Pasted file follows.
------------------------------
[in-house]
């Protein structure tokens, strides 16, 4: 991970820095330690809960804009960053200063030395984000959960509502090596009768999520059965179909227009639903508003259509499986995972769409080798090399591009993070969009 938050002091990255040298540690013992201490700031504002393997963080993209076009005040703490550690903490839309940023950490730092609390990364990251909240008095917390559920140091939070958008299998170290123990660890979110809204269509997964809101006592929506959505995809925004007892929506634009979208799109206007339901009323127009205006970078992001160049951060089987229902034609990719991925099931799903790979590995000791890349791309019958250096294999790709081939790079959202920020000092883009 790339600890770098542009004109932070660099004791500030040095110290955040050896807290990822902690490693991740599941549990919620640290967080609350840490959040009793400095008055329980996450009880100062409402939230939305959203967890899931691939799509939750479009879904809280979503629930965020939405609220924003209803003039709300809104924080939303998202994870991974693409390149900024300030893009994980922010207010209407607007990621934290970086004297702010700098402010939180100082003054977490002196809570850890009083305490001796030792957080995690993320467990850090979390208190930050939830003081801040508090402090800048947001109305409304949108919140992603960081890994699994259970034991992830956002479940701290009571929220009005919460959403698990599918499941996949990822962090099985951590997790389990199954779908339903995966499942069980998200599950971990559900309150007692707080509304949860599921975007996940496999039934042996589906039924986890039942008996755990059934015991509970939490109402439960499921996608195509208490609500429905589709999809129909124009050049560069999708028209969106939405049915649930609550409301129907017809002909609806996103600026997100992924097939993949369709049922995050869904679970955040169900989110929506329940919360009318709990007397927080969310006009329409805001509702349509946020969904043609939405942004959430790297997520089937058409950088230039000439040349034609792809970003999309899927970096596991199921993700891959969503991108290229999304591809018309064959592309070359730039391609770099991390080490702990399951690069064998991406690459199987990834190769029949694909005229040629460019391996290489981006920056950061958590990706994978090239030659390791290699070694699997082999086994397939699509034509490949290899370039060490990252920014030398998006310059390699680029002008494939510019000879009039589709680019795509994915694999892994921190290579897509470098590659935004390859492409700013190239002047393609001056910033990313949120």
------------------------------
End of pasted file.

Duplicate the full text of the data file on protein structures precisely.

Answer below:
[in-house]
């Protein structure tokens, strides 16, 4: 991970820095330690809960804009960053200063030395984000959960509502090596009768999520059965179909227009639903508003259509499986995972769409080798090399591009993070969009 938050002091990255040298540690013992201490700031504002393997963080993209076009005040703490550690903490839309940023950490730092609390990364990251909240008095917390559920140091939070958008299998170290123990660890979110809204269509997964809101006592929506959505995809925004007892929506634009979208799109206007339901009323127009205006970078992001160049951060089987229902034609990719991925099931799903790979590995000791890349791309019958250096294999790709081939790079959202920020000092883009 790339600890770098542009004109932070660099004791500030040095110290955040050896807290990822902690490693991740599941549990919620640290967080609350840490959040009793400095008055329980996450009880100062409402939230939305959203967890899931691939799509939750479009879904809280979503629930965020939405609220924003209803003039709300809104924080939303998202994870991974693409390149900024300030893009994980922010207010209407607007990621934290970086004297702010700098402010939180100082003054977490002196809570850890009083305490001796030792957080995690993320467990850090979390208190930050939830003081801040508090402090800048947001109305409304949108919140992603960081890994699994259970034991992830956002479940701290009571929220009005919460959403698990599918499941996949990822962090099985951590997790389990199954779908339903995966499942069980998200599950971990559900309150007692707080509304949860599921975007996940496999039934042996589906039924986890039942008996755990059934015991509970939490109402439960499921996608195509208490609500429905589709999809129909124009050049560069999708028209969106939405049915649930609550409301129907017809002909609806996103600026997100992924097939993949369709049922995050869904679970955040169900989110929506329940919360009318709990007397927080969310006009329409805001509702349509946020969904043609939405942004959430790297997520089937058409950088230039000439040349034609792809970003999309899927970096596991199921993700891959969503991108290229999304591809018309064959592309070359730039391609770099991390080490702990399951690069064998991406690459199987990834190769029949694909005229040629460019391996290489981006920056950061958590990706994978090239030659390791290699070694699997082999086994397939699509034509490949290899370039060490990252920014030398998006310059390699680029002008494939510019000879009039589709680019795509994915694999892994921190290579897509470098590659935004390859492409700013190239002047393609001056910033990313949120």